Breast or bottle? That’s one of the most important decisions a new mom makes — for herself and her baby. While there are pros and cons of both ways to nourish a baby, the breastfeeding side got a big boost today.
A new study found that women who breastfed their baby for six months or longer had lower risks of developing breast cancer later in life.
This protection was seen only in women who didn't smoke.
Emilio González-Jiménez, PhD, of the University of Granada in Spain, and colleagues looked at the medical records of 504 women between the ages of 19 and 91 who had been diagnosed with breast cancer between 2004 and 2009.
In the background information of this study, the authors noted that a number of studies had been conducted to determine the influence breastfeeding has on breast cancer development. The results of those studies have been unclear.
In this study, the researchers looked at a number of things, including age at the time of breast cancer diagnosis, and various risks factors including family history of cancer, alcohol intake, smoking, obesity and duration of breastfeeding (lactation period).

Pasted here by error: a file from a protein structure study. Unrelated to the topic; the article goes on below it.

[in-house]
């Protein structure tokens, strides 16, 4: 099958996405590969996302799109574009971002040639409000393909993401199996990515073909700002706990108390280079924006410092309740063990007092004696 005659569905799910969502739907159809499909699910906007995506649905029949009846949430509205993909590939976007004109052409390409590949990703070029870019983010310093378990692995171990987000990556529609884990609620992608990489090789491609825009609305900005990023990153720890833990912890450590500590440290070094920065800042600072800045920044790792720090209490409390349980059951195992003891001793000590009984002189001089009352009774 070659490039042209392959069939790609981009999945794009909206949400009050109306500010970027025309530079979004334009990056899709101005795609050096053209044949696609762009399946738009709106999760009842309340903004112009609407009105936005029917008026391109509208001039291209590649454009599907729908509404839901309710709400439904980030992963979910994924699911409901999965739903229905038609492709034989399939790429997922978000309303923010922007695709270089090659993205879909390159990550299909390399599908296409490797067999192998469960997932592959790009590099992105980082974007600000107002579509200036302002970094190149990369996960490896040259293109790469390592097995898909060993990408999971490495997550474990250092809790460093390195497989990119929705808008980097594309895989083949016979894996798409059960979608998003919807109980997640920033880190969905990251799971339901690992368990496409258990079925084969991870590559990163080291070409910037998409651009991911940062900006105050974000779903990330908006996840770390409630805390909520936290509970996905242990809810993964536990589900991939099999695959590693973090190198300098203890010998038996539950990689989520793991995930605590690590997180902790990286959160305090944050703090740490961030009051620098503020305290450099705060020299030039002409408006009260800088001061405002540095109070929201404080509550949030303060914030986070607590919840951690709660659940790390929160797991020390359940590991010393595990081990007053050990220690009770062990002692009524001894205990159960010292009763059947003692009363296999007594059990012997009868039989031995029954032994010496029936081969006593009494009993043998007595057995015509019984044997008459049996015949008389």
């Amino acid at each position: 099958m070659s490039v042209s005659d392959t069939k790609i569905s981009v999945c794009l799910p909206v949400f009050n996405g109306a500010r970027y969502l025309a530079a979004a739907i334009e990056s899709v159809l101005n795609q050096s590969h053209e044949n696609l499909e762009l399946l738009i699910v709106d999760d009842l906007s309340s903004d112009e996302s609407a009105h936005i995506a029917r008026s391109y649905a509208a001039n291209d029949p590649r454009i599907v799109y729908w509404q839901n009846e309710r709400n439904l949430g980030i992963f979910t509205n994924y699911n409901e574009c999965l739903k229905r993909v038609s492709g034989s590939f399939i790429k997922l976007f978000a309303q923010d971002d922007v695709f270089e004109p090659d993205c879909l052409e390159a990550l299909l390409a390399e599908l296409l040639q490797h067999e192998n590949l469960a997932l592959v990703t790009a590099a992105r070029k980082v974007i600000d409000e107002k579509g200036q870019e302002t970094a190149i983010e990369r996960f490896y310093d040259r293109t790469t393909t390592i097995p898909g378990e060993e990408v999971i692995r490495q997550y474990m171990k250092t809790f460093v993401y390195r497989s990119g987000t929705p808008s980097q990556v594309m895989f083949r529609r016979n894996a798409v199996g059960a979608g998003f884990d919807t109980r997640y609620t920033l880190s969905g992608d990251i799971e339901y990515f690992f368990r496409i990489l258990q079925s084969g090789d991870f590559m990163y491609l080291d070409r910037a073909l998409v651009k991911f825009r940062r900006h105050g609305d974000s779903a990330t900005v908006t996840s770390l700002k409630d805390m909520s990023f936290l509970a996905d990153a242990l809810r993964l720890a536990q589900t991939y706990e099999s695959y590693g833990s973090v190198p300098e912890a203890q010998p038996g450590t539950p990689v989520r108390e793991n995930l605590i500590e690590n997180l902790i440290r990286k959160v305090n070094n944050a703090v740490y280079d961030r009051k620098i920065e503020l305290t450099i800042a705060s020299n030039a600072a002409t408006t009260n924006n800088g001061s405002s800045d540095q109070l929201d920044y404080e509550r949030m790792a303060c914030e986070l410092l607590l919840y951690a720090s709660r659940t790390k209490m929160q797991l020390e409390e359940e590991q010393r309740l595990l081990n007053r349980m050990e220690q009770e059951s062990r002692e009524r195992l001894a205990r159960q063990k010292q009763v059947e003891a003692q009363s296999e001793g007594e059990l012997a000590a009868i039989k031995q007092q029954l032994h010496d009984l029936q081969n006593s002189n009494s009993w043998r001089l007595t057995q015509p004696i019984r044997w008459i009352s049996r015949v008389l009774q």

The research team found that women who had given birth and breastfed were often diagnosed at a later age. This was seen regardless of the woman’s family cancer history.
“Nonsmokers who breastfed for periods of longer than six months tended to be diagnosed with breast cancer much later in life — an average of 10 years later than nonsmokers who breastfed for a shorter period,” the authors wrote.
Women who smoked, the study found, didn’t benefit from breastfeeding and received a breast cancer diagnosis at a younger age than nonsmokers who breastfed.
Andre Hall, MD, an OB/GYN at Birth and Women's Care in Fayetteville, North Carolina, told dailyRx News, “Breastfeeding has long been known to provide numerous benefits for babies, most importantly the transfer of immunological [body’s way of fighting off invaders] properties from the mother, which protects babies from infections they would otherwise be unable to guard against. In addition, breastfeeding is a time during which the bond between mother and child is strengthened.
“This recent retrospective analysis proposes that there may be additional benefits specific to the mother by decreasing her risk of breast cancer if she breastfeeds for longer than six months and is a nonsmoker,” said Dr. Hall, who was not involved in this study.
“Additional studies," Dr. Hall continued, "preferably of a prospective nature, will need to be done to further verify these findings. However, if substantiated, this would be yet another in a long list of benefits of breastfeeding to both mother and child and further supports the need for medical providers to encourage this activity wherever appropriate.”
This study was published August 14 in the Journal of Clinical Nursing.
No outside funding or conflicts of interest were reported.